"Year of the Adopted Family" book release

Friday, December 19, 2008

"The Gardener's Wife": French Scenes technique

Each story in this "Family Famine: Hunger for Love" premiere will be my chance to use the French Scenes technique for storytelling taught by Don Doyle.

In September 2006, I met with him to work on the Greek epic "Hephaestus: Fire Within", which addressed child abuse at infant and adolescent stages and the results when Hephaestus became an adult.

Click here if you want to know what else I learned from Don Doyle.

Basic concept of French Scenes:
French Scenes are main events of the story that begin with one or more key characters enter the scene and ends when one or more key characters exit the scene. Between entrances and exits are developments to the story whether in understanding the environment, revealing character, and forwarding the plot.

French Scenes tend to be divided into 5 parts though I could have as many as 32+ parts for a complicated story.

While meeting with Holly Robison, my story buddy for "The Gardener's Wife", we pulled out the thesaurus as we brainstormed works for character feelings. Time flew by so we did not complete all the scenes for story. Even one of her daughters came to check our project out. (permission granted to post picture)

Here are the French Scenes so far for this Colombian story--
***Please note that the Gardener's Wife will simply be known as Wife.

Scene 1:
Enter Wife
Exit Husband

  • Inside house looking out to garden
  • Fall time for Colombia (or late summer)
  • Beautiful day--sun, blue sky, hear birds and breeze
  • Wife--longing, wishful, hopeful, happy/sad, bewildered at husband's view
  • Husband--happy, befuddled at the answer that his wife wants of him, preoccupied with work
***Both have feelings of love and playfulness
Moving Plot Forward--
  • Establish that the Wife and Husband are childless
Scene 2:
Enter Thoughts about the 3 Sisters
Exit with Triple Weddings

  • Garden--flowers will trigger memories about the village gossip
  • Same day as Scene 1--still beautiful day
  • Eventually memories transport from Garden to the Castle and Castle Grounds for weddings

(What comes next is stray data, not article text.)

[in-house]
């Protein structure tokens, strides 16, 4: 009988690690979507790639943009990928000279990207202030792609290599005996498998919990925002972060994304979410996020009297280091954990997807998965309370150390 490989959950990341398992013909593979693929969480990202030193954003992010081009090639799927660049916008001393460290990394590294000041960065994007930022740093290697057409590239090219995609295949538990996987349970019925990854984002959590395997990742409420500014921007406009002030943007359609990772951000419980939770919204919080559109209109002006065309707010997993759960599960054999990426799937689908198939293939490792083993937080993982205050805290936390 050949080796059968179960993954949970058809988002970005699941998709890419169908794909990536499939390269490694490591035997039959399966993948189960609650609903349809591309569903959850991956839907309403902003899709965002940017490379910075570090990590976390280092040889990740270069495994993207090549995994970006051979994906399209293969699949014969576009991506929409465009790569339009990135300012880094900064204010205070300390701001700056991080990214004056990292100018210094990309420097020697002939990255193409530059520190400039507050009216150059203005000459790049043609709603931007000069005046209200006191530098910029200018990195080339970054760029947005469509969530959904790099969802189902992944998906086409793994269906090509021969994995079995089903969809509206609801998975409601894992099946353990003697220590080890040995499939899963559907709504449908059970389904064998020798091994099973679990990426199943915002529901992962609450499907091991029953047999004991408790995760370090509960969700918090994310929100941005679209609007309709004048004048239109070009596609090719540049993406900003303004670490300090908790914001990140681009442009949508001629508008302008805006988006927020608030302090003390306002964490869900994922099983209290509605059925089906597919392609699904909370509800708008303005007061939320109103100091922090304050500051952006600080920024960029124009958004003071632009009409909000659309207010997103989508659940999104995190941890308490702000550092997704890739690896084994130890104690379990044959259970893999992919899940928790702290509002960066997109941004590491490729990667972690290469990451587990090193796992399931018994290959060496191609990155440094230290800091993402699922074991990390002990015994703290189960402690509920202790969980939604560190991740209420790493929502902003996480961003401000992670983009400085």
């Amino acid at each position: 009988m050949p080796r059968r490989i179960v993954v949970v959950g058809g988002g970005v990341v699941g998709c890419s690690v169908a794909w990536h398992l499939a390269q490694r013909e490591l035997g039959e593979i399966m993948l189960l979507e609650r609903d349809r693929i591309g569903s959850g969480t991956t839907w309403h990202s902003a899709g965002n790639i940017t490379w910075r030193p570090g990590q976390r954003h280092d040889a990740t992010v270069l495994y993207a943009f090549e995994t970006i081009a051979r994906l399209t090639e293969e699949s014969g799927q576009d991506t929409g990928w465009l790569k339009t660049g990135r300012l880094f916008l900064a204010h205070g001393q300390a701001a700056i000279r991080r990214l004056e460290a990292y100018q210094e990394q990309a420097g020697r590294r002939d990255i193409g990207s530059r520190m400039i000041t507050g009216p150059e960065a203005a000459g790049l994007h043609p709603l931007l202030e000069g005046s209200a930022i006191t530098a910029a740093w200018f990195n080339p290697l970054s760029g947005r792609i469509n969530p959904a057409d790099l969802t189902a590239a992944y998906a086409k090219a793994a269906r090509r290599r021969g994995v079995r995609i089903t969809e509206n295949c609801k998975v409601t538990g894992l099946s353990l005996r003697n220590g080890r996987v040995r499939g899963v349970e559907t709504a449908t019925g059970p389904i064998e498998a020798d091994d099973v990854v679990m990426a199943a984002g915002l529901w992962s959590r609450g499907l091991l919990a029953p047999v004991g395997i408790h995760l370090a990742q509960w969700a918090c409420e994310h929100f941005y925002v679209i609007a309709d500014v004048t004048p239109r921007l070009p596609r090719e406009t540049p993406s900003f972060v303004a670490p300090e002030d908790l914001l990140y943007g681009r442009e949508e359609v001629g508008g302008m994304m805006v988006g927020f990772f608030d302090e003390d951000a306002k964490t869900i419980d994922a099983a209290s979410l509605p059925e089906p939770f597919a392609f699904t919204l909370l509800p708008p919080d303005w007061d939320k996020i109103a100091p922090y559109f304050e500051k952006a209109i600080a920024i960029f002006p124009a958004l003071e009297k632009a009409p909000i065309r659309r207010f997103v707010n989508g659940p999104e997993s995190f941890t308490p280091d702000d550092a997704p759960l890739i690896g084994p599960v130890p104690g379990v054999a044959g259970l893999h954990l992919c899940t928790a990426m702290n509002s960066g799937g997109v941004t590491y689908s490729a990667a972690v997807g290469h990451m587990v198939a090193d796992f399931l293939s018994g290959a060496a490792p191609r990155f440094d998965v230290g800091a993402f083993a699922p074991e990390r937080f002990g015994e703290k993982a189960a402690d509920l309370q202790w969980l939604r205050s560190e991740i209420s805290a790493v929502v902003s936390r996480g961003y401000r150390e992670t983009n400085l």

• Wife--reflecting on comical "story", eye to detail, honored
  • All Sisters--joking, playful, dreamy, hungry
  • 1st Sister--(oldest)--leader and turns jealous and resentful
  • 2nd Sister--(middle)--follows the oldest Sister but likes the 3rd Sister's answer best
  • 3rd Sister--(youngest)--has bigger vision and spoiled
Moving Plot Forward--
  • Explains vengeance of two older Sisters towards the youngest (leads to babies switched)
  • Emphasize indifference of the King
Scene 3:
Enter Pregnant 3rd Sister
Exit 1st Baby Boy

  • Castle and Castle Grounds with buzz by subjects of 1st born and turns to gasp/silence as discover the dog
  • 10 months later
  • Midwife Room
  • River
  • 3rd Sister (pregnant)--loud, in pain, sleep deprived
  • 1st Sister (leader of scheme)--even more jealous, conniving, vengeful, grumpy
  • 2nd Sister (follower of scheme)--same as 1st Sister except nervous, worried to get caught
  • King--unconcerned, indifferent
  • 1st Baby Boy--quiet otherwise people would not believe the dog was born in its place
Moving Plot Forward--
  • Strange reactions for Queen and King of baby "dog", though Queen feels like something is missing later on
  • Baby will arrive to the Wife and Husband so the audience will know to whom the Baby belongs
Scene 4:
Enter Wife and Husband
Exit Wife with 1st Baby Boy into Home

  • Outside at Garden near River
  • Beautiful day
  • Wife--grieving, longing, despair, hopeless (another 10 months childless), then turns to surprise, curious, joy, tenderness, love, celebration, praising, thankful, wonder
  • Husband--happy, confused, worries more of where Baby comes from, otherwise same as the Wife
  • 1st Baby Boy--loved, content, though ill from being tossed on the water, tired when hears lullaby until completely asleep
Moving Plot Forward--
  • 1st Baby Boy has Home

More scenes will be added in a future post.

Until we tell again,

Rachel Hedman
Professional Storyteller
Former Co-Chair of Youth, Educators, and Storytellers Alliance (2005-2008)
Tel: (801) 870-5799
Email: info@rachelhedman.com
Performance Blog: http://familyfamine.blogspot.com
Other places to find me: Twitter, YouTube, Facebook, LinkedIn, Professional Storyteller

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